Don Tabron

3 October 1915- 19 December 2008

Andy Harding in baseball uniform

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Don Tabron was born to Henry and Luella Tabron in Princeton, Indiana. He was the youngest of ten children. On 18 March 1925, the Great Tri-State tornado, one of the deadliest in American history, destroyed his family’s home and his school. He was then sent to live with his sister, Myrtle, on Detroit’s east side.

Tabron was only 18 when he joined the All-Stars – he came to Chatham through his friend, fellow Detroiter Don Washington, who had also been recruited to the team. They both roomed with the families of teammates for the baseball season. Tabron played shortstop, and also became a fine pitcher, impressing Chatham Daily News sportswriters with his whip-like pitches and overall strong play. He played in Chatham for a couple of years, and then returned to Detroit, where he played occasionally for the Negro League teams, the Detroit Stars and the Brown Bombers. In 1940, he married and became one of the first black apprentice electricians at Ford Rouge factory. In 1944, he opened the Tabron Electric company, a family business that existted for more than 50 years. He was married a second time to Theresa McTyre Howell, and married a third time to Velma Cooper. He had a daughter, Jo Ellen, and two sons, Donald Jr. and Gerald.

He was able to attend the Toronto Blue Jays’ tribute to the All-Stars in 2002, and was quoted saying: “I never thought that anything like this would ever happen” (Chatham Daily News July 15, 2002). He was also known to bowl and golf in his later years. He was the longest living survivor of the All-Stars, and passed away in 2008 at the age of 93 in Detroit.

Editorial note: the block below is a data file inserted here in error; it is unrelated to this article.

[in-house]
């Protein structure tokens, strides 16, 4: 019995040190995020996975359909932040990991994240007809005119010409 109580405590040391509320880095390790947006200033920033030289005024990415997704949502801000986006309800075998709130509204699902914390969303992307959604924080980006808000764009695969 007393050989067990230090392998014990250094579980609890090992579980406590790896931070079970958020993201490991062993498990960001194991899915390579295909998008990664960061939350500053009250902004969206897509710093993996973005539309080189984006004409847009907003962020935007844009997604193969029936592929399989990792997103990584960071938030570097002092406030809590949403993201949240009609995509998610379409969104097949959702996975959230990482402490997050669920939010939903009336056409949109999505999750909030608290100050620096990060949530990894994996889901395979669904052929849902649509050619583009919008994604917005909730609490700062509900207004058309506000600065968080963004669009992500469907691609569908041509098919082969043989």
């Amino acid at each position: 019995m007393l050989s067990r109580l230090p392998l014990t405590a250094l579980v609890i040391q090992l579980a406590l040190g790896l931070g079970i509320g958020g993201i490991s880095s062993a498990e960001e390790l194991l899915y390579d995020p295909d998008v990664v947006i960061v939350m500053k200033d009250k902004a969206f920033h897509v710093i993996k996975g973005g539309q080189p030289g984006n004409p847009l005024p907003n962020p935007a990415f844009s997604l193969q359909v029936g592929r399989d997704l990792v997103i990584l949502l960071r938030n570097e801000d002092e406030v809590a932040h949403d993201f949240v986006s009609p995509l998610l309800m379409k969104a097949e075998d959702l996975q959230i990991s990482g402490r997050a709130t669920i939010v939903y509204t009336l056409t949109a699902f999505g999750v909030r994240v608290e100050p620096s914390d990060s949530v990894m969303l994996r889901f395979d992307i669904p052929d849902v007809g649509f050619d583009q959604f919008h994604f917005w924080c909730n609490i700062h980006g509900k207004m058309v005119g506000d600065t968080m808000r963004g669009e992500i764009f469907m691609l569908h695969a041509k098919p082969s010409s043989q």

In Other Words

“I never saw Don Tabron play ball before this year but when I attended the first game in which he played this season I wasn’t overly impressed with his work. He had a good arm but only a fair sense of direction and a poor hitting eye. Today he’s one of the greatest threats of the Chatham Stars, one of two teams who will meet in the City League playoffs beginning Saturday afternoon at Athletic Park. The arm is more deadly and he’s a surer man on ground hit balls. But more. He’s developed a batting eye and in recent games he’s knocked two home runs out of Stirling Park. Tabron has been taking a turn on the mound too and may yet develop into quite a pitcher. But he’s a real source of strength to the Stars today as a hitting short stop…” (Calder, "Most Improved City Leaguer," Chatham Daily News, August 8, 1934).

“The rise of Don Tabron to prominence in the City League this season has been phenomenal. Only a fair-fielding, weak-hitting short stop at the start of the season, he transformed himself into an able, all-round player by constant work. He and Don Washington have toiled for hours together in the mornings whipping themselves into shape for the OBAA campaign” ("Stars Begin O.B.A.A. Playdowns Thursday," Chatham Daily News, September 5, 1934).

“Tabron defeated Taylor’s Stars of Detroit, one of the strongest colored teams in the world. He allowed only seven hits and two walks and he fanned seven.” ("Braggs Defeated in Third and Final Game of Series," Chatham Daily News, August 20, 1934).

“Don Tayburn [Tabron] was a little skinny guy. He was about five foot eleven, five foot ten, and he was about as smooth and he was fast for a shortstop. And he had an arm like a whip. He could throw a ball from any position. He didn’t have to stand up straight or anything like that. He could pick a ball up and almost throw it underhand and it was there” (Harding-Milburn, "The Chatham All-Stars: An Interview with Kingsley Terrell," Polyphony 7, (1985): 111-120).

Resources

Articles

Newsapers

  • "Braggs Defeated in Third and Final Game of Series," Chatham Daily News, August 20, 1934.
  • Jack Calder, "Most Improved City Leaguer," Chatham Daily News, August 8, 1934.
  • Mark Malone, "Coloured All-Stars Loose Final Surviving Player," Chatham Daily News, January 2, 2009.
  • "Stars Begin O.B.A.A. Playdowns Thursday," Chatham Daily News, September 5, 1934.
  • Obituary by Tom Hawthorne, Globe and Mail, February 2, 2009  page 6, Tom Hawthorn’s blog, Globe and Mail 07/14/2001
  • Hawthorn, Tom. "Don Tabron, ball player," Tom Hawthorn's blog, February 9, 2009.

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